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Column: Building Windmills, Transforming Communities

I was amazed and inspired when I read "The Boy Who Harnessed the Wind: Creating Currents of Electricity & Hope," written by Malawi-born author William Kamkwamba with journalist Bryan Mealer. I shared the book with our principals this summer as we met to prepare for the new school year. The principals shared my enthusiasm for the inspiration that William’s story offers and we left our meeting prepared to share this story and inspire our school community to build and create their own windmills — sources of change and hope.

In his book, William shares the story of how he achieved his dream of bringing electricity, light, and the promise of a better life to his family and his village. It started with a bicycle dynamo-basically, a pedal-powered wheel that generates light. This taste of electricity (a luxury enjoyed by just two percent of Malawians) filled William with a desire to create his own. Before long, his scientific curiosity sent him on a quest to build a windmill. Besides dealing with all sorts of financial obstacles and technical difficulties, William had to become a self-taught physicist, overcome local superstitions, and withstand being mocked for his "crazy" ideas. Through reading at his village’s library, William gained the knowledge that would help him transform his community and his life.

On Friday, March 23, William will spend the day in Alexandria and bring his inspiring message of hope, accomplishment, and transformation to our community for the ACPS Community Read event. Co-sponsored by the City of Alexandria, Alexandria Library, and the Alexandria PTA Council, this event will provide a venue for William to share his message with students, parents, and members of our community and will provide an opportunity to promote literacy and reading among our families and community. Our eighth-graders and our ninth-grade engineering students will all read and discuss the book in class and will have an opportunity to meet as a group with William on the morning of March 23 for an enlightening book discussion. Our elementary schools each have copies of William’s children’s book with wonderful illustrations that have inspired a division-wide art contest. In addition, a student from each elementary school will have the opportunity to ask William questions during a taped television studio session that afternoon. Finally, the entire community is invited to spend the evening of March 23 with this phenomenal author and inventor to hear his presentation about his book and his journey. The evening event will be held at T.C. Williams High School in the auditorium at 7 p.m.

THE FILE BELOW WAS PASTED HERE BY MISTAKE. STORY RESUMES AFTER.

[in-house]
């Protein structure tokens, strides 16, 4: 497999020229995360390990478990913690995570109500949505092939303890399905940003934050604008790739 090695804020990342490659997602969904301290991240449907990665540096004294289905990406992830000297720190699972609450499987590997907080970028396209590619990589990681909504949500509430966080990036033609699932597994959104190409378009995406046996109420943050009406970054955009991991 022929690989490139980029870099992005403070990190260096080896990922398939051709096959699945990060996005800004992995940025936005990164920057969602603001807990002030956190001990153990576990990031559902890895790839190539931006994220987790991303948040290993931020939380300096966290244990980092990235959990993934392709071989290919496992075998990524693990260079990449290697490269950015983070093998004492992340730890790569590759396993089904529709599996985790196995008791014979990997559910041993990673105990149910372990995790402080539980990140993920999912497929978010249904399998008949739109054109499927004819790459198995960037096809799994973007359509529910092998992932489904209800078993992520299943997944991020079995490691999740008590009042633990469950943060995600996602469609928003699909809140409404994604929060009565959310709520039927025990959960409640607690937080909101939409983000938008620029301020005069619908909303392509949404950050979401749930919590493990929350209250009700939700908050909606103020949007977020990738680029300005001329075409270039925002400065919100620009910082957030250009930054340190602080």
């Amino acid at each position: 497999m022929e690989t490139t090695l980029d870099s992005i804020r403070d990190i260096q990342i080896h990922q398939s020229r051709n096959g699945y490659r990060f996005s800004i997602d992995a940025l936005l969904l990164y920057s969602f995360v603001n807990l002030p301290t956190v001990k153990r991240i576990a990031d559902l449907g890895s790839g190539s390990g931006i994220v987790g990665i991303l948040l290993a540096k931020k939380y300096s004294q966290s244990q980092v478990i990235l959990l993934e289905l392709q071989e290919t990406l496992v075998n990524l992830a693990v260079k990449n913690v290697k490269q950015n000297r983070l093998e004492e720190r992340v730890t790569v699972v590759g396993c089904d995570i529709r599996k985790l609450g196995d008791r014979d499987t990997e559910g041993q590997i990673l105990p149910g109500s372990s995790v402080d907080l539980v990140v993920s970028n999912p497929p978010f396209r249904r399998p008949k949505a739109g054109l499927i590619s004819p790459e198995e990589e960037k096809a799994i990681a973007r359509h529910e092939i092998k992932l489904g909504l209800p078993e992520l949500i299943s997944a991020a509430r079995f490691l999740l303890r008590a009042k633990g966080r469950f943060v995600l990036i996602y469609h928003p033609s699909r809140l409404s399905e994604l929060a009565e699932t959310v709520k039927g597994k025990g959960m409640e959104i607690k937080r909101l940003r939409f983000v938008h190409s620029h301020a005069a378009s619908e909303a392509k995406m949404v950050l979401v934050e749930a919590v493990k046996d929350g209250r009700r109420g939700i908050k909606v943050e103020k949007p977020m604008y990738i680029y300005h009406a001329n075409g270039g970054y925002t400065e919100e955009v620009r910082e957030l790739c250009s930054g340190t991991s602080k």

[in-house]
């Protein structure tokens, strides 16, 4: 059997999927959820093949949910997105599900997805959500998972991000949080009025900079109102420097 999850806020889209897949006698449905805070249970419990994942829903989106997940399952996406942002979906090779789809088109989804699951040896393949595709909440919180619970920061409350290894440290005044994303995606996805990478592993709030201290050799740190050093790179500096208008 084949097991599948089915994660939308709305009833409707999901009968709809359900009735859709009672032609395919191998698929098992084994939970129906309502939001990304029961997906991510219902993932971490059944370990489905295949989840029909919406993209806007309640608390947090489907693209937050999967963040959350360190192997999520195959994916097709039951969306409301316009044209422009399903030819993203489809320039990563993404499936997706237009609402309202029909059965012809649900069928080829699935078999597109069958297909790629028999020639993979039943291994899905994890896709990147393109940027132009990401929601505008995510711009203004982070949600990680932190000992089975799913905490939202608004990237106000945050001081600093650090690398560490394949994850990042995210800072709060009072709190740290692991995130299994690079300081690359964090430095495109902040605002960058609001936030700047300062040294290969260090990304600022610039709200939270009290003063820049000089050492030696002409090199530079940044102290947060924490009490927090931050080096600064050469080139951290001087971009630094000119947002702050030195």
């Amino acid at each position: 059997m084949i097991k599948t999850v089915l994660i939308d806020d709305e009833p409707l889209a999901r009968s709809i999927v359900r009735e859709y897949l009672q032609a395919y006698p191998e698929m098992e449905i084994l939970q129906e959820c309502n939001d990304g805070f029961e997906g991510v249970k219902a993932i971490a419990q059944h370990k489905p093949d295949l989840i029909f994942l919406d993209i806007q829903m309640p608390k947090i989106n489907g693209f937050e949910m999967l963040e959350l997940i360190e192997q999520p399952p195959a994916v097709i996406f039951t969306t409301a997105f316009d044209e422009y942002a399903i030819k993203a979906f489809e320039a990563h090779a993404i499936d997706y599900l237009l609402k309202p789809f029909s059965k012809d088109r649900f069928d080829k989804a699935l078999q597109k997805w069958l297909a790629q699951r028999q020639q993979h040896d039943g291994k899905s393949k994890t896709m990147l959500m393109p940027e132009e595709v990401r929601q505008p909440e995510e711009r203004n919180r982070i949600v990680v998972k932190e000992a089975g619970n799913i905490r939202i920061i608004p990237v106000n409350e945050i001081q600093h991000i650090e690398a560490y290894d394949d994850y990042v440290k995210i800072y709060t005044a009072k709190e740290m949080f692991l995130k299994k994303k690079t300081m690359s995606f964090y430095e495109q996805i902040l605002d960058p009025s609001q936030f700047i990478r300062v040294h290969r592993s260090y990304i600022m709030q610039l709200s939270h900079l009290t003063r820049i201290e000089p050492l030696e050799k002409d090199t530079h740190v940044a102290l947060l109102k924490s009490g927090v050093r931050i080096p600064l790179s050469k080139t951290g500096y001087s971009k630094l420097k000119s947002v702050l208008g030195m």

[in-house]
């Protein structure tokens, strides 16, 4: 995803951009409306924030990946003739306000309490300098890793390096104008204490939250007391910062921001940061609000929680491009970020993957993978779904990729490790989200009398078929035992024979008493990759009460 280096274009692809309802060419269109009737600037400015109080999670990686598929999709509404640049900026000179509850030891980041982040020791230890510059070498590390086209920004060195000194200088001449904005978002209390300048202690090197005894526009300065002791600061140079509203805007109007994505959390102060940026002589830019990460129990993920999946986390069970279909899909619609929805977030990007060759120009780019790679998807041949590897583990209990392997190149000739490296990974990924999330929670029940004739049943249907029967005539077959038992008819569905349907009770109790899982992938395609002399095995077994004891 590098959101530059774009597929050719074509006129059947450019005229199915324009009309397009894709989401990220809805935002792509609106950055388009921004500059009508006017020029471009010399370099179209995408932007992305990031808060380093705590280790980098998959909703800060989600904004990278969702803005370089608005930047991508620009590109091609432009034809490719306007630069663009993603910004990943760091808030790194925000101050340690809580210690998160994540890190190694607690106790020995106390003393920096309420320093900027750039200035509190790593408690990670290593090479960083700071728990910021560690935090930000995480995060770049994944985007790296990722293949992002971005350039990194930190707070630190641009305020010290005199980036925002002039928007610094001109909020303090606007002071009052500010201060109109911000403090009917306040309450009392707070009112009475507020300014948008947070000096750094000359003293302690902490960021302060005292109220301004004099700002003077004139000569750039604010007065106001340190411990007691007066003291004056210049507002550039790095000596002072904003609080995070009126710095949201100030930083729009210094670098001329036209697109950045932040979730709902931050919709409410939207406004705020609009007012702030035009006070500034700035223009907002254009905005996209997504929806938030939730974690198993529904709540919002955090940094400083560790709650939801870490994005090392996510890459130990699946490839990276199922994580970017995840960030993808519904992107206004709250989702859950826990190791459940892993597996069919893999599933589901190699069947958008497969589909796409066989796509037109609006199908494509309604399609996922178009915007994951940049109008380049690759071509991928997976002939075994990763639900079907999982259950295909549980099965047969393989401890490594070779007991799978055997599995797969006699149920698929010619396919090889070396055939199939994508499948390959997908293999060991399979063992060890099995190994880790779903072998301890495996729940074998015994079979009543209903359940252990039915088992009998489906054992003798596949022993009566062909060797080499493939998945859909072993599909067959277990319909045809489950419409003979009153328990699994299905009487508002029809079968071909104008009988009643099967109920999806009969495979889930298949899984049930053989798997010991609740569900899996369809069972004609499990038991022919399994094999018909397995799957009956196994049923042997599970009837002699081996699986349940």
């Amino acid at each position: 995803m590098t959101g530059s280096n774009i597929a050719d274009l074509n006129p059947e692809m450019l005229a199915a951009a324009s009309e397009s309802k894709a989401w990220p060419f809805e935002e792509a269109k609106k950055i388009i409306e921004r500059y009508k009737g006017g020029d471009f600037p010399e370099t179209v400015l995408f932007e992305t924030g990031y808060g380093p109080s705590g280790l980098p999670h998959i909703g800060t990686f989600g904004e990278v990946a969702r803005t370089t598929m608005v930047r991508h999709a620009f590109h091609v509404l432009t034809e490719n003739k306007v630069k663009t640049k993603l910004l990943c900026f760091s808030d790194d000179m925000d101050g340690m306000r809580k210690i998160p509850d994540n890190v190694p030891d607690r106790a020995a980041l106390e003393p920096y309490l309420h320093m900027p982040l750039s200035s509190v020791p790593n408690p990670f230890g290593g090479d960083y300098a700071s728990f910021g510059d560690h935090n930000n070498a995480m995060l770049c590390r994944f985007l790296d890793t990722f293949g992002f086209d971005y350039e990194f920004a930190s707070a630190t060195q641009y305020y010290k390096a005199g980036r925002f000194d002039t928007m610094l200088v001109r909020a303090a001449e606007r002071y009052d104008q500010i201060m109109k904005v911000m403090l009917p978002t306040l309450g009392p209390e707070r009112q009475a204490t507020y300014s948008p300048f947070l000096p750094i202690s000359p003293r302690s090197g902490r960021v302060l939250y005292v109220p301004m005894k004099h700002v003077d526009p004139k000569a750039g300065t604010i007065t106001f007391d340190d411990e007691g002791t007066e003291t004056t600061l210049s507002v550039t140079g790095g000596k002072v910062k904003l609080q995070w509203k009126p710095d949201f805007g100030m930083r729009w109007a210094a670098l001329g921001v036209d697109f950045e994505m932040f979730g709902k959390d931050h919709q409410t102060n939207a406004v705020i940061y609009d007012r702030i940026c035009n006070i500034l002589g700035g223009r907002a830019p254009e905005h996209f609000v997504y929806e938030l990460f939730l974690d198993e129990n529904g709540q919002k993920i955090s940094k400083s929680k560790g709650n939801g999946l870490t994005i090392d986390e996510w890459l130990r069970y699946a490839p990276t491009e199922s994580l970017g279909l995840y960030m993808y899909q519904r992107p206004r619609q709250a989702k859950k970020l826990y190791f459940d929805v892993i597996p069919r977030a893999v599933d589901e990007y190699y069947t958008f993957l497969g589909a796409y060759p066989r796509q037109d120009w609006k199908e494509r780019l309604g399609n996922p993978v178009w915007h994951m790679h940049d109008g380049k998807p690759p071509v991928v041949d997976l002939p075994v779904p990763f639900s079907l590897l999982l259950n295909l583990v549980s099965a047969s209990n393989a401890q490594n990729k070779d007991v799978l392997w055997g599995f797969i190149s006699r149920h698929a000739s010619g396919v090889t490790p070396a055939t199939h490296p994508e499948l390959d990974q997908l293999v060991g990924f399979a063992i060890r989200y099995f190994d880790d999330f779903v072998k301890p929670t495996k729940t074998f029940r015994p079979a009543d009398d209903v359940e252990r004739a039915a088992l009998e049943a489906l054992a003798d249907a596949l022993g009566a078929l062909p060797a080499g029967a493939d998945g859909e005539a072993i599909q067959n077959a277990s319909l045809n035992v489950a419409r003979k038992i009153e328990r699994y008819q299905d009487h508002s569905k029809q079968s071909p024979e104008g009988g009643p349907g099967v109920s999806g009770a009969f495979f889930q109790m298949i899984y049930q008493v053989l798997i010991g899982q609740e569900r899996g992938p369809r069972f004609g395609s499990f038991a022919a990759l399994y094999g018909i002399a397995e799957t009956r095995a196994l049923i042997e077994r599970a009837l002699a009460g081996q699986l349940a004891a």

William remains an inspiration for us all as he continues his education at Dartmouth College. I believe everyone can learn something from his story. I hope you will listen to our students when they tell you about the boy who built a windmill from their class discussions, help them create art that represents the hope of what William brought to his village, read the writing prompts being worked on in class, and most importantly read and discuss this book with your child and others.

Please join in the Community Read and be inspired to continue to support reading among our youth. Encouraging reading is encouraging learning. Students who are excited about learning are limitless in reaching their full potential. We can only imagine what windmills they will build, what hope they will bring to the world, and how they will help transform our global community. We are excited to have William visit our community and to extend our thanks to this phenomenal young man for serving as an inspiration to so many. The Community Read event is the kick-off for the Alexandria Library’s All Alexandria Reads event. Please join in and check out, pick up, or download a copy of this book and most importantly share a copy with a child. You may contact your neighborhood school or local library for more information about our Community Read event.

By Morton Sherman

ACPS Superintendent